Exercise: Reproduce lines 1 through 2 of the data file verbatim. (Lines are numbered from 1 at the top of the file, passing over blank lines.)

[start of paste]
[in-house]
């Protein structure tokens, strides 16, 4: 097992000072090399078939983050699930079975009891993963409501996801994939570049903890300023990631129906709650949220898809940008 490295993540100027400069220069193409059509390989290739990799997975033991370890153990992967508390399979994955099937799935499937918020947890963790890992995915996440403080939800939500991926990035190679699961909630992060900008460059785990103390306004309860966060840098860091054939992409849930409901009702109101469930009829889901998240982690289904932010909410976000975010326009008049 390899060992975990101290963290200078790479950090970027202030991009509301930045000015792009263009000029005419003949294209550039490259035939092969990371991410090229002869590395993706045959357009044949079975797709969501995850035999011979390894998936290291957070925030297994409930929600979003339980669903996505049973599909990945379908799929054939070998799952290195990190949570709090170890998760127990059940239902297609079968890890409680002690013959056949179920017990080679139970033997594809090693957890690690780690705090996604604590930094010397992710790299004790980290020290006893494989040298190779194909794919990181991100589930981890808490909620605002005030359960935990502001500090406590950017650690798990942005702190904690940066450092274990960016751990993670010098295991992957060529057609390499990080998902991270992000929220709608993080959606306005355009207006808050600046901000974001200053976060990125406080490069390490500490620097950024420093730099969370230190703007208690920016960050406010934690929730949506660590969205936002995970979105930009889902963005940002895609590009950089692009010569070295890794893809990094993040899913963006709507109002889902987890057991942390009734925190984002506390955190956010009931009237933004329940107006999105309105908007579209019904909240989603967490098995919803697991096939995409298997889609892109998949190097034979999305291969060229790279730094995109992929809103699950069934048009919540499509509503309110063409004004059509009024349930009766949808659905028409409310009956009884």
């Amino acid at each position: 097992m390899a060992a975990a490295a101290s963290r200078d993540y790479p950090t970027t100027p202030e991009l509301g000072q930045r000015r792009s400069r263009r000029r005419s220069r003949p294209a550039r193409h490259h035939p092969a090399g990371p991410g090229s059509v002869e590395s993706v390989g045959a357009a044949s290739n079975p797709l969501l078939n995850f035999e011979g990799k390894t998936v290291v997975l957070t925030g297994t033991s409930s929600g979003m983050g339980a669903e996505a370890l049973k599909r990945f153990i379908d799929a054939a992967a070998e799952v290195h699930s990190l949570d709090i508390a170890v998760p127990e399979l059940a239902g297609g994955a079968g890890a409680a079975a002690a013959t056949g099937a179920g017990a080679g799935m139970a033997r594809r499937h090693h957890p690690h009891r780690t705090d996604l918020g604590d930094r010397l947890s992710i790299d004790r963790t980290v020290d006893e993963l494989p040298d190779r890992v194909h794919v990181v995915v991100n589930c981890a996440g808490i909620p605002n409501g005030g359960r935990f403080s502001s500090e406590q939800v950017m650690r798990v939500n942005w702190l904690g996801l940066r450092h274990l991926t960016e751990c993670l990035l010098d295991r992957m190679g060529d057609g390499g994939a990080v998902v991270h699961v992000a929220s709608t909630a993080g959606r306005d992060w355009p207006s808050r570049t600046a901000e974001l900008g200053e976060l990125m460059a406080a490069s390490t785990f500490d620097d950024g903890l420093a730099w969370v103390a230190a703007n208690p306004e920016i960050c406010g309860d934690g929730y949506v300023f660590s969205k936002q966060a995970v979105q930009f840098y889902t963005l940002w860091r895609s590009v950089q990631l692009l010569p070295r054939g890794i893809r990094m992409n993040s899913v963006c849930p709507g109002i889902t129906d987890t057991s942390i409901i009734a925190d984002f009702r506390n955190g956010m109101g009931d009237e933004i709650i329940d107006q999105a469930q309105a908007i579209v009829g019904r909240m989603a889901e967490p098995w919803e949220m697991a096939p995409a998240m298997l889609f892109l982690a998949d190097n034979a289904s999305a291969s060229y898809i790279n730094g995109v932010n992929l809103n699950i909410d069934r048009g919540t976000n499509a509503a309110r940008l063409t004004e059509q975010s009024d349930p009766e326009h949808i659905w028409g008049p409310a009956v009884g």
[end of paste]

[in-house]
């Protein structure tokens, strides 16, 4: 097992000072090399078939983050699930079975009891993963409501996801994939570049903890300023990631129906709650949220898809940008 490295993540100027400069220069193409059509390989290739990799997975033991370890153990992967508390399979994955099937799935499937918020947890963790890992995915996440403080939800939500991926990035190679699961909630992060900008460059785990103390306004309860966060840098860091054939992409849930409901009702109101469930009829889901998240982690289904932010909410976000975010326009008049 390899060992975990101290963290200078790479950090970027202030991009509301930045000015792009263009000029005419003949294209550039490259035939092969990371991410090229002869590395993706045959357009044949079975797709969501995850035999011979390894998936290291957070925030297994409930929600979003339980669903996505049973599909990945379908799929054939070998799952290195990190949570709090170890998760127990059940239902297609079968890890409680002690013959056949179920017990080679139970033997594809090693957890690690780690705090996604604590930094010397992710790299004790980290020290006893494989040298190779194909794919990181991100589930981890808490909620605002005030359960935990502001500090406590950017650690798990942005702190904690940066450092274990960016751990993670010098295991992957060529057609390499990080998902991270992000929220709608993080959606306005355009207006808050600046901000974001200053976060990125406080490069390490500490620097950024420093730099969370230190703007208690920016960050406010934690929730949506660590969205936002995970979105930009889902963005940002895609590009950089692009010569070295890794893809990094993040899913963006709507109002889902987890057991942390009734925190984002506390955190956010009931009237933004329940107006999105309105908007579209019904909240989603967490098995919803697991096939995409298997889609892109998949190097034979999305291969060229790279730094995109992929809103699950069934048009919540499509509503309110063409004004059509009024349930009766949808659905028409409310009956009884």